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He took two musket balls to the chest.

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-Two?

-Two.

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He was wounded before that, he took a musket graze to the wrist

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and one to the thigh and two of those...

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-That would do for you.

-You wouldn't last very long.

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-They're heavy.

-Indeed.

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# "Well done, me lads," General Wolfe did say... #

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So, this man, having won this battle -

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his body was brought home - became an instant legend.

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A national hero.

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And the whole country must have been amazed and thrilled

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-with what he'd done.

-Yeah. He turned the tide of the war.

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The French surrendered Quebec on 18th September and a year later,

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in 1760, the rest of Canada followed.

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It wasn't until 1982

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that Canada gained formal independence from Britain.

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And I suppose although Wolfe perhaps isn't as famous as Nelson or...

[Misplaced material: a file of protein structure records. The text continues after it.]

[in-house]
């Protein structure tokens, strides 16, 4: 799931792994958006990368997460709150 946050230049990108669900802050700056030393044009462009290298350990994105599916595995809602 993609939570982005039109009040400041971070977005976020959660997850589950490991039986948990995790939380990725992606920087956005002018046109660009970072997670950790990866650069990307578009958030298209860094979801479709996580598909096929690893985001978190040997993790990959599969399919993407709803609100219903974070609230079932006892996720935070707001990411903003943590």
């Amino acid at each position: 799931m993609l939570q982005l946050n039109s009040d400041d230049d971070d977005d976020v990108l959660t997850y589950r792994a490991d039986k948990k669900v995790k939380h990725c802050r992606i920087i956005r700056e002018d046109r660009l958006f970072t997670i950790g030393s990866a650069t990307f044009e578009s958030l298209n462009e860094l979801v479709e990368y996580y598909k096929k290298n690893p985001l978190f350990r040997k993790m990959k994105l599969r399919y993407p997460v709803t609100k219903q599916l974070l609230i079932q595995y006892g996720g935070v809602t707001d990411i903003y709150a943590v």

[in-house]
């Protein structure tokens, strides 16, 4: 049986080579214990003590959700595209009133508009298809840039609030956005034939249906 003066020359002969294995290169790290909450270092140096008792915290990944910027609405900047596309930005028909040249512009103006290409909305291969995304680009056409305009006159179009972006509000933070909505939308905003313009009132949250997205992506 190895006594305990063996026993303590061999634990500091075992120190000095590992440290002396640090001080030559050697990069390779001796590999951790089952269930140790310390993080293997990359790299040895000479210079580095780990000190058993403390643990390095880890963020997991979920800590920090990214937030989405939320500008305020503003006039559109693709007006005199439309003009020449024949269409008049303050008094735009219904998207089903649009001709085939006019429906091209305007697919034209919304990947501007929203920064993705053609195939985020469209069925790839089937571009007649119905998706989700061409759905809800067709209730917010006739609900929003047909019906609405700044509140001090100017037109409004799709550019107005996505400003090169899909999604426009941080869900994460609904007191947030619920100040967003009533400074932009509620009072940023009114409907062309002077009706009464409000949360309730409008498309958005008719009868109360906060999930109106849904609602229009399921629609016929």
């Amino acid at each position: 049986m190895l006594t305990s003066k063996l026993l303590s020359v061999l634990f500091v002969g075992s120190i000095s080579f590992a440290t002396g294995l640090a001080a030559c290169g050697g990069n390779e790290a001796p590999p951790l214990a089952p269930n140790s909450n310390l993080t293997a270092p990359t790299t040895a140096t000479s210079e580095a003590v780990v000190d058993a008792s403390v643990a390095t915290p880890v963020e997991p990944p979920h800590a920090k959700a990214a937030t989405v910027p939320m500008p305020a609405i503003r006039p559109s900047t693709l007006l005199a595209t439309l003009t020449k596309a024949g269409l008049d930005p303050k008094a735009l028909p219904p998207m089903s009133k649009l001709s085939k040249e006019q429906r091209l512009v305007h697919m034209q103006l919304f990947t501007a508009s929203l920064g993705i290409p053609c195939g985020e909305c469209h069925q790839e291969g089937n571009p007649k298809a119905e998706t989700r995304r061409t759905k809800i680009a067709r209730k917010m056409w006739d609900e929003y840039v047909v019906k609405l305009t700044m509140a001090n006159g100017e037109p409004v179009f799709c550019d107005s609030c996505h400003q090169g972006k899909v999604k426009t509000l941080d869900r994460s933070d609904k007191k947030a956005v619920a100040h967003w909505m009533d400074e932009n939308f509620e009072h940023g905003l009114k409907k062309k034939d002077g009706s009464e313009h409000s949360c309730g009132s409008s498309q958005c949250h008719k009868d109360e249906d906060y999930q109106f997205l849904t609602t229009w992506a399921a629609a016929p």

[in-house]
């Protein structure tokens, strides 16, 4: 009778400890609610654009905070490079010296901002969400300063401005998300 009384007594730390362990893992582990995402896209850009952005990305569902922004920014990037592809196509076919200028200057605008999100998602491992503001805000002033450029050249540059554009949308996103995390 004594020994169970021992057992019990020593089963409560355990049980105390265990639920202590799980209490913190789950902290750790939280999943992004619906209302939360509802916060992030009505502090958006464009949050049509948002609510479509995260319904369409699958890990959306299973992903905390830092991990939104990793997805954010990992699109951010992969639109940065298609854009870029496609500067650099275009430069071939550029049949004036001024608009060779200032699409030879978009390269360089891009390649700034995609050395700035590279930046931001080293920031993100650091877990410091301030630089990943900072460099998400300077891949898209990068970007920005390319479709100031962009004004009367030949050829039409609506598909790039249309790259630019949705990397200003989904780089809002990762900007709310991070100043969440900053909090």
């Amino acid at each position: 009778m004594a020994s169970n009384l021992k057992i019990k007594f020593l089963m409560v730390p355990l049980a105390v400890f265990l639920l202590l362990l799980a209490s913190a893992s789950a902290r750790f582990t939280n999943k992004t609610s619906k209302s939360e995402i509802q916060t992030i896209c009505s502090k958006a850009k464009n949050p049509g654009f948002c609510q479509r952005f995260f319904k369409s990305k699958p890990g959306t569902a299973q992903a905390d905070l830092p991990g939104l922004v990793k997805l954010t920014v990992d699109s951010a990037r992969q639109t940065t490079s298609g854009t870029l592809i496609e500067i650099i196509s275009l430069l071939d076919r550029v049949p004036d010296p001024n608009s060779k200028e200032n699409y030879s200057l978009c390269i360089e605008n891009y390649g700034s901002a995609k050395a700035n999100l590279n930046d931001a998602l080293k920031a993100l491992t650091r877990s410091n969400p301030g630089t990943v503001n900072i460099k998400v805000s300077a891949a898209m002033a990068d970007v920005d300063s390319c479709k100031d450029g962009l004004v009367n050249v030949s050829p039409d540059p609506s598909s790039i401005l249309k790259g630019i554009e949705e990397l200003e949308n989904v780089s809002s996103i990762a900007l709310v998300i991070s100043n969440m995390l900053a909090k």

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-the Duke of Marlborough perhaps...

-Or Churchill.

-..or Churchill,

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he'd be really up there, wouldn't he?

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If you had the top half-dozen commanders,

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-he'd be there, wouldn't he?

-I think so, yes.

-Yeah.

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-I mean, capturing Canada, it's no mean feat.

-No, no.

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I mean, that really is a huge, huge legacy, isn't it?

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James Wolfe will forever be recognised

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as an important military figure

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who helped his country create the biggest empire in the world.

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James has joined Charlie in Westerham,

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where they're making their way to the next shop of the day.

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-I've got a bit of a back, I'm afraid.

-Why?

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-Sitting in that...

-Oh, steady! Steady.

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-Sitting in that...

-Steady.

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This is the problem with shopping,

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doing a tour with a sort of more elderly gentleman...

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-With a pensioner.

-You've got to...with a pensioner.

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I need a bit of yoga, I think, for my back.

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I've got something for a back. Shoulder apart...

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-I've got it.

-..and then we bring the arms up...

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HE INHALES DEEPLY

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..and then roll them back, OK?

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As you breathe out, roll them back, feel those shoulder blades...

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-Oh, yeah.

-..bringing your toes down, heels down on the floor slowly,

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-slowly, slowly.

-HE GROANS

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-Do you feel that?

-I do.